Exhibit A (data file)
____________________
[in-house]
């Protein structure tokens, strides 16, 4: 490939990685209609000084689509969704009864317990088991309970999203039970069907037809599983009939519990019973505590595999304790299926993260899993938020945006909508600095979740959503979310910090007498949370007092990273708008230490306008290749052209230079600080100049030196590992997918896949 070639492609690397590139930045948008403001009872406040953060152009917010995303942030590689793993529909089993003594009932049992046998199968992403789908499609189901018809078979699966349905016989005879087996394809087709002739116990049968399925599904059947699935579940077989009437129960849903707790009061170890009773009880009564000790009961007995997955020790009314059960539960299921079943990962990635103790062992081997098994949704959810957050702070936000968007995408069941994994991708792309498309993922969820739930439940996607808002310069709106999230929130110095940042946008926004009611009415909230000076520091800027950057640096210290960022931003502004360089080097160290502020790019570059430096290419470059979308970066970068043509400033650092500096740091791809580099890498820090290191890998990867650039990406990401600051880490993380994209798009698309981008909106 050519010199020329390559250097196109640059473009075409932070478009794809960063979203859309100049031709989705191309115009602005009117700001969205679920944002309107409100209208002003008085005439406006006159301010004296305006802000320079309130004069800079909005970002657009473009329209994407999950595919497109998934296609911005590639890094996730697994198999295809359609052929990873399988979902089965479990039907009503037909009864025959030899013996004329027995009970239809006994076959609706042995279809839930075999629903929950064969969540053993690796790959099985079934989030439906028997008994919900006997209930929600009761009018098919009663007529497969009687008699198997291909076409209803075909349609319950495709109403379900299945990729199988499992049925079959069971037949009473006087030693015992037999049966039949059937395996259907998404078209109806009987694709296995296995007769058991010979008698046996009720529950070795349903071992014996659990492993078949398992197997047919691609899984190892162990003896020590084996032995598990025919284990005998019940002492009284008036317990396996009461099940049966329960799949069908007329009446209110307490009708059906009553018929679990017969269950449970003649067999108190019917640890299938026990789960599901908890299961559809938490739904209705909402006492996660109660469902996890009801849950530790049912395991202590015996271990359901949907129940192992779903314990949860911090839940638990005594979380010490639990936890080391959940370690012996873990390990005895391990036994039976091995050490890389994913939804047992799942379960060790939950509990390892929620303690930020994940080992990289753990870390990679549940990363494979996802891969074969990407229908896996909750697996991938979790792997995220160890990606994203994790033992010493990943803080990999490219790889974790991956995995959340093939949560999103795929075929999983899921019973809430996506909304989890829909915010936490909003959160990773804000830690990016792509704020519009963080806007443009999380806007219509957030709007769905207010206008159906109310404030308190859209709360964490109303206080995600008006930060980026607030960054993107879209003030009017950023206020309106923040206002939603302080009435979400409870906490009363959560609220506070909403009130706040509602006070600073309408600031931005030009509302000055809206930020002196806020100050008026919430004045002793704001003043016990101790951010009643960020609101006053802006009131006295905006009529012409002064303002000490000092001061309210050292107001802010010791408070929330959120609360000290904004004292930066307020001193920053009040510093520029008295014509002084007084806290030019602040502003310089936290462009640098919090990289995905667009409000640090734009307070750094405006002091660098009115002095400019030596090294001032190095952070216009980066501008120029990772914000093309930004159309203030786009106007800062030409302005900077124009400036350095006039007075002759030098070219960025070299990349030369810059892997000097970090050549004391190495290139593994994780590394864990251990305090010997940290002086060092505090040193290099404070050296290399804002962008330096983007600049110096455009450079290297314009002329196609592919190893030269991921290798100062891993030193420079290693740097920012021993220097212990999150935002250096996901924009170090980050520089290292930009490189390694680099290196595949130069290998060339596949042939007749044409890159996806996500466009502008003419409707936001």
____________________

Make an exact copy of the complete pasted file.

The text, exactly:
[in-house]
């Protein structure tokens, strides 16, 4: 490939990685209609000084689509969704009864317990088991309970999203039970069907037809599983009939519990019973505590595999304790299926993260899993938020945006909508600095979740959503979310910090007498949370007092990273708008230490306008290749052209230079600080100049030196590992997918896949 070639492609690397590139930045948008403001009872406040953060152009917010995303942030590689793993529909089993003594009932049992046998199968992403789908499609189901018809078979699966349905016989005879087996394809087709002739116990049968399925599904059947699935579940077989009437129960849903707790009061170890009773009880009564000790009961007995997955020790009314059960539960299921079943990962990635103790062992081997098994949704959810957050702070936000968007995408069941994994991708792309498309993922969820739930439940996607808002310069709106999230929130110095940042946008926004009611009415909230000076520091800027950057640096210290960022931003502004360089080097160290502020790019570059430096290419470059979308970066970068043509400033650092500096740091791809580099890498820090290191890998990867650039990406990401600051880490993380994209798009698309981008909106 050519010199020329390559250097196109640059473009075409932070478009794809960063979203859309100049031709989705191309115009602005009117700001969205679920944002309107409100209208002003008085005439406006006159301010004296305006802000320079309130004069800079909005970002657009473009329209994407999950595919497109998934296609911005590639890094996730697994198999295809359609052929990873399988979902089965479990039907009503037909009864025959030899013996004329027995009970239809006994076959609706042995279809839930075999629903929950064969969540053993690796790959099985079934989030439906028997008994919900006997209930929600009761009018098919009663007529497969009687008699198997291909076409209803075909349609319950495709109403379900299945990729199988499992049925079959069971037949009473006087030693015992037999049966039949059937395996259907998404078209109806009987694709296995296995007769058991010979008698046996009720529950070795349903071992014996659990492993078949398992197997047919691609899984190892162990003896020590084996032995598990025919284990005998019940002492009284008036317990396996009461099940049966329960799949069908007329009446209110307490009708059906009553018929679990017969269950449970003649067999108190019917640890299938026990789960599901908890299961559809938490739904209705909402006492996660109660469902996890009801849950530790049912395991202590015996271990359901949907129940192992779903314990949860911090839940638990005594979380010490639990936890080391959940370690012996873990390990005895391990036994039976091995050490890389994913939804047992799942379960060790939950509990390892929620303690930020994940080992990289753990870390990679549940990363494979996802891969074969990407229908896996909750697996991938979790792997995220160890990606994203994790033992010493990943803080990999490219790889974790991956995995959340093939949560999103795929075929999983899921019973809430996506909304989890829909915010936490909003959160990773804000830690990016792509704020519009963080806007443009999380806007219509957030709007769905207010206008159906109310404030308190859209709360964490109303206080995600008006930060980026607030960054993107879209003030009017950023206020309106923040206002939603302080009435979400409870906490009363959560609220506070909403009130706040509602006070600073309408600031931005030009509302000055809206930020002196806020100050008026919430004045002793704001003043016990101790951010009643960020609101006053802006009131006295905006009529012409002064303002000490000092001061309210050292107001802010010791408070929330959120609360000290904004004292930066307020001193920053009040510093520029008295014509002084007084806290030019602040502003310089936290462009640098919090990289995905667009409000640090734009307070750094405006002091660098009115002095400019030596090294001032190095952070216009980066501008120029990772914000093309930004159309203030786009106007800062030409302005900077124009400036350095006039007075002759030098070219960025070299990349030369810059892997000097970090050549004391190495290139593994994780590394864990251990305090010997940290002086060092505090040193290099404070050296290399804002962008330096983007600049110096455009450079290297314009002329196609592919190893030269991921290798100062891993030193420079290693740097920012021993220097212990999150935002250096996901924009170090980050520089290292930009490189390694680099290196595949130069290998060339596949042939007749044409890159996806996500466009502008003419409707936001």